End of the pandemic: proposals for action plans having an impact on employers

On Thursday, September 9, 2021, President Biden announced a series of proposals as part of the administration’s strategy to continue fighting COVID-19. In addition to existing immunization requirements for federal government employees that were issued in July, President Biden ordered the Department of Labor’s Occupational Safety and Health Administration (OHSA) to develop a standard temporary emergency to meet the immunization requirements of private employers.

In the absence of any legal challenge, as part of the administration’s six-part action plan “Exiting the Pandemic”, we have identified several proposals that should have an impact on private employers and workers in the health. These proposals are briefly summarized below:

  • Require all employers with more than 100 employees to require weekly vaccinations or tests

While details have not yet been clarified, OSHA is developing a rule that will require all employers with 100 or more employees to ensure their workforce is fully vaccinated or will require workers who are not. vaccinated to produce a negative COVID-19 test result at least once a week. before reporting to work. This mandate will take the form of a Temporary Emergency Standard (ETS) which should be published in the coming weeks. OSHA is authorized to establish temporary emergency standards that take effect immediately and are in effect until superseded by a permanent standard. The LSST will impose fines for non-compliance with the ETS. The details of these sanctions remain to be seen.

At the state level, the Indiana Occupational Safety and Health Administration (IOSHA) adopts all OSHA standards and regulations with a few exceptions. The IOSHA is responsible for conducting health and safety inspections at all workplaces in the State of Indiana, except for places covered by the Construction Safety Division. In this regard, IOSHA will apply the ETS issued by the federal OHSA. In recent months, IOSHA has encountered staffing issues that may impact its ability to serve as a fully effective enforcement division, if requested by the federal government.

  • Require employers to give paid time off to get vaccinated

Once issued, the OSHA HTA should require employers of 100 or more employees to provide paid time off for the time their employees need to receive the vaccination or recover from the effects after vaccination.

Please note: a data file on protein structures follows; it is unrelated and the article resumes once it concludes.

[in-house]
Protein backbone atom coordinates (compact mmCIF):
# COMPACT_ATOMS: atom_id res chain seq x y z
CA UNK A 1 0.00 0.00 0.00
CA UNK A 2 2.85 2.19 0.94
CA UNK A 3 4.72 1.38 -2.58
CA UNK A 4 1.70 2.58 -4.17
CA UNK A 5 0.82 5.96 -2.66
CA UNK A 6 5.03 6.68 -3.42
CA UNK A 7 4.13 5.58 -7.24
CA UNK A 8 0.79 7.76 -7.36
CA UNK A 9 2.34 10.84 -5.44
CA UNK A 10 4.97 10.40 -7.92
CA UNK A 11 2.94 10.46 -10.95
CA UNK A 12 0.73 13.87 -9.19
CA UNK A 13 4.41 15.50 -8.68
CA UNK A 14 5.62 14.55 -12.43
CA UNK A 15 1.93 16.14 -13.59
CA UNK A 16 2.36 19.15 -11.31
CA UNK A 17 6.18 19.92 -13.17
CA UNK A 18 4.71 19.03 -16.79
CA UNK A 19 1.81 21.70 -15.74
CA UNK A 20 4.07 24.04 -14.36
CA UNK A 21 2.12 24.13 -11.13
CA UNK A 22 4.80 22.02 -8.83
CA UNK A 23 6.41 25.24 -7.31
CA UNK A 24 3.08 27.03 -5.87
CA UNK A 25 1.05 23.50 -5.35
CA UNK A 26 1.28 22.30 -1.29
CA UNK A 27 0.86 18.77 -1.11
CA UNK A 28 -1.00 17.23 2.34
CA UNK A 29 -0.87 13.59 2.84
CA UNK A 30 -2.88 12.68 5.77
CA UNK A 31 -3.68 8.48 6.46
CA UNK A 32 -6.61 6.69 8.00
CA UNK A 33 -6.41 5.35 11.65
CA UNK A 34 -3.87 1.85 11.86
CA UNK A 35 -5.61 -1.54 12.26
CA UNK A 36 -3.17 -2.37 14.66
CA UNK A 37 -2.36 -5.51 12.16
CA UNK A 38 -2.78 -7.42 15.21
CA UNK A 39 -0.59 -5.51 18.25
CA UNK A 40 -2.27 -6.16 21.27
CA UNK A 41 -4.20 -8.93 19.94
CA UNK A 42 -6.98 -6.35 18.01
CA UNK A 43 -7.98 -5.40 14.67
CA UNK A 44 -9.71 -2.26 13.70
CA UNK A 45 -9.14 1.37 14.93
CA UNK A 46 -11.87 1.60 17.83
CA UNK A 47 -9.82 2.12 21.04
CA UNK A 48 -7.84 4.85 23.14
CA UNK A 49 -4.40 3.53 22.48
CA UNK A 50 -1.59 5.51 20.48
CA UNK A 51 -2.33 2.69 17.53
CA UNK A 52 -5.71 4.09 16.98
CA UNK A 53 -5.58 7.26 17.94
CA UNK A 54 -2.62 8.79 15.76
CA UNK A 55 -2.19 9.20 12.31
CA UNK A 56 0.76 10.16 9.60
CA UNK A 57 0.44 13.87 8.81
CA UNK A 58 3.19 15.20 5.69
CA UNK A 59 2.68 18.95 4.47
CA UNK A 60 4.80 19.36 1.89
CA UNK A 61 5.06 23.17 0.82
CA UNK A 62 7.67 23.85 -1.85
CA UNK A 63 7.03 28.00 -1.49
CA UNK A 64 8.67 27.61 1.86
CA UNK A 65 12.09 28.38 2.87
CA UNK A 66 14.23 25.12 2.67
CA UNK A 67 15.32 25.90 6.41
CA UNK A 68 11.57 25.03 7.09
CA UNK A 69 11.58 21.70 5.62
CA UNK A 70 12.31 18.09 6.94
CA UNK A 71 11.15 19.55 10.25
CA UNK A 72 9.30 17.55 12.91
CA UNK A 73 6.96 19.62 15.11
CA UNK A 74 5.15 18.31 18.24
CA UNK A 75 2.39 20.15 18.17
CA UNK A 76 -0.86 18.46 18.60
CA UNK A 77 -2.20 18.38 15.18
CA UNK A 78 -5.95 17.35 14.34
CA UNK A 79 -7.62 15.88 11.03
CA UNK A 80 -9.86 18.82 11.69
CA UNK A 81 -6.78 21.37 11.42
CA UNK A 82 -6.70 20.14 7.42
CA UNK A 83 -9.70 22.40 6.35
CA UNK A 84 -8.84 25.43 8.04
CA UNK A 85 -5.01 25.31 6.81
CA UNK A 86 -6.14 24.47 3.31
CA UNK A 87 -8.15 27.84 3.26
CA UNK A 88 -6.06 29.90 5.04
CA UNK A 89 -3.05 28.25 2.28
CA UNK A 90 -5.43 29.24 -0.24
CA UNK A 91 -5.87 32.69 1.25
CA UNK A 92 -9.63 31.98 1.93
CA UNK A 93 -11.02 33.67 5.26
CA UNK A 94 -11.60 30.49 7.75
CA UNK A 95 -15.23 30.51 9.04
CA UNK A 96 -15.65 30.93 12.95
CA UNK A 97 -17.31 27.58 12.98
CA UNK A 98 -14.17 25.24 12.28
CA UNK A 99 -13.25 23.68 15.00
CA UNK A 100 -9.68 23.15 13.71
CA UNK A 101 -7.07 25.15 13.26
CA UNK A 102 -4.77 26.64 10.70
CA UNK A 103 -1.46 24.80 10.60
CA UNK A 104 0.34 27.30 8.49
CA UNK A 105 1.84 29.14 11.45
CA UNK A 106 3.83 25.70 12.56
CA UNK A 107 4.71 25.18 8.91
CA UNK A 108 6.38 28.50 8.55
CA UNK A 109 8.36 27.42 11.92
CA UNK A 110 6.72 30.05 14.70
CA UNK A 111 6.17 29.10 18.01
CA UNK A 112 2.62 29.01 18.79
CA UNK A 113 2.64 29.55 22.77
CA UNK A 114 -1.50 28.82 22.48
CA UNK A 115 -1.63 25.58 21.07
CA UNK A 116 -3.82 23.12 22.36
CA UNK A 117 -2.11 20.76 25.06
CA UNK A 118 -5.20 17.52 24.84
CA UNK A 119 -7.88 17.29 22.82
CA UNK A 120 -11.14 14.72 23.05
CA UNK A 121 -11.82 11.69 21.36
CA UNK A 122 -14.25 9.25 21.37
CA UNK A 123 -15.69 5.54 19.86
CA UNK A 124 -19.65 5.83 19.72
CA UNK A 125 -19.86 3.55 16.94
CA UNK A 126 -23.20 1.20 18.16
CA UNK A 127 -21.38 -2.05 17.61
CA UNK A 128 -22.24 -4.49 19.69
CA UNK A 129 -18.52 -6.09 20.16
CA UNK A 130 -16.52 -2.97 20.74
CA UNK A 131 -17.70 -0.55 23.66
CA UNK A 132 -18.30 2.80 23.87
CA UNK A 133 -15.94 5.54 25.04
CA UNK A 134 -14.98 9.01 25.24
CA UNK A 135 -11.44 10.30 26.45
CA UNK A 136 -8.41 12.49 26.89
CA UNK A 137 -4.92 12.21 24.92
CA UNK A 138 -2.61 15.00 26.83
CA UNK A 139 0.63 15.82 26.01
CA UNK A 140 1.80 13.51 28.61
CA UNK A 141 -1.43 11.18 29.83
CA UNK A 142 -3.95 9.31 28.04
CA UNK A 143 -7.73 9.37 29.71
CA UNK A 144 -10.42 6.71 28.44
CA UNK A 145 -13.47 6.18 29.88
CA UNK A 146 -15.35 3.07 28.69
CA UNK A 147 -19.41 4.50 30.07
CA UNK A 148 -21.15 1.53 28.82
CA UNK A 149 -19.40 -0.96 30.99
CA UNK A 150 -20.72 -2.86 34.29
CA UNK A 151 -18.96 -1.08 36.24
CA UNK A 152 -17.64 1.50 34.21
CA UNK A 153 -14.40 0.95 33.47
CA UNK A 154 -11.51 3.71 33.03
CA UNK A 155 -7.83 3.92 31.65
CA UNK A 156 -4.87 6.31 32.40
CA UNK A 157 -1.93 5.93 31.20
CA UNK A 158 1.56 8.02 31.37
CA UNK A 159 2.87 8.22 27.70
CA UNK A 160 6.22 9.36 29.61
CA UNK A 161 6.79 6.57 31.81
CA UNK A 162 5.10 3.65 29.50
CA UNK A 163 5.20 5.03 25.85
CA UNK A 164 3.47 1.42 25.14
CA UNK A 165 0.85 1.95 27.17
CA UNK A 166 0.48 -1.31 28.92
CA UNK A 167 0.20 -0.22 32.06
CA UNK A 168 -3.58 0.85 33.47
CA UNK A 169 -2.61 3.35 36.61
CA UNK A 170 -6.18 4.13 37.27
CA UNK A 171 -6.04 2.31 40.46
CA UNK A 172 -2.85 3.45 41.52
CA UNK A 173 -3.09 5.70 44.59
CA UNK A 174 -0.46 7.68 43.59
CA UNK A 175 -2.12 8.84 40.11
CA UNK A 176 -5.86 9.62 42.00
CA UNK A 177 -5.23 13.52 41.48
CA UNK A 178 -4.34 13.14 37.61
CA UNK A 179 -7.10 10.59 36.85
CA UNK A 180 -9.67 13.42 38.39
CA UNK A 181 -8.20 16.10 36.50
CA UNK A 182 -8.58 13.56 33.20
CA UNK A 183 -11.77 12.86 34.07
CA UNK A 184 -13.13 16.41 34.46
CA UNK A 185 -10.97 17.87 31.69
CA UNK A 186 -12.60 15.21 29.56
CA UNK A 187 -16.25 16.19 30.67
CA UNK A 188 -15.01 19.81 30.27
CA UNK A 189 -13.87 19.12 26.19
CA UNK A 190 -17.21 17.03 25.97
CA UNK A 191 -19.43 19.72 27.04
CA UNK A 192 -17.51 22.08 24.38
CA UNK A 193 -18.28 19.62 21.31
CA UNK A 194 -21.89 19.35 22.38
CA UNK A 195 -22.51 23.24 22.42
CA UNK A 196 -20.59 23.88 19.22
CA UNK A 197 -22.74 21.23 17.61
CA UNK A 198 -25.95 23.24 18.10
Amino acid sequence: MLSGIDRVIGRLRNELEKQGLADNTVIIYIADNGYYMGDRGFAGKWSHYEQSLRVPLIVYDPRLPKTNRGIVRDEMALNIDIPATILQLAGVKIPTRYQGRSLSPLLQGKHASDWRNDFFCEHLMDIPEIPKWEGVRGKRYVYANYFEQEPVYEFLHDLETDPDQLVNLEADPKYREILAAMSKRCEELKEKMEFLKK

• Require vaccinations for federal workers and contractors doing business with the federal government

Building on the requirements for unvaccinated federal workers in July, President Biden signed an executive order requiring all federal executive workers to be vaccinated. Unlike private sector employees, federal workers do not have the option of opting out of compulsory vaccination by testing themselves regularly. A separate ordinance signed by President Biden applies the same requirements for federal workers to employees of contractors who deal with the federal government.

  • Require COVID-19 vaccines for healthcare workers at Medicare and Medicaid participating hospitals and other healthcare settings

In August, the Centers for Medicare and Medicaid Services (CMS) drew up emergency regulations requiring vaccinations for nursing homes participating in Medicare and Medicaid. CMS will take ongoing action to require vaccination of workers in most health care facilities that receive Medicare and Medicaid reimbursement, including nursing homes, hospitals, dialysis centers, outpatient surgery facilities and other establishments regulated by CMS. The requirements will also apply to persons and staff of such establishments and to those providing services under other agreements.

  • Increased support for small businesses

The revised action plan includes additional support for small businesses by strengthening the COVID Injury-Related Economic Disaster (EIDL) Loan Program, which provides loans to eligible small businesses. The administration said the improvements will allow more businesses to borrow funds from the program’s $ 150 billion in loanable funds. The Small Business Administration (SBA) will increase the maximum amount of financing that a small business can borrow through this program from $ 500,000 to $ 2 million. Recipients will not be required to repay these loans for two years after receiving the funding. The plan includes better access to these funds for heavily affected businesses such as restaurants, hotels and gyms, and tighter SBA controls to monitor the program and beneficiaries. The SBA will also offer an exclusive 30-day access window where only small businesses looking for loans of $ 500,000 or less will receive rewards after the launch of the enhanced loan product.

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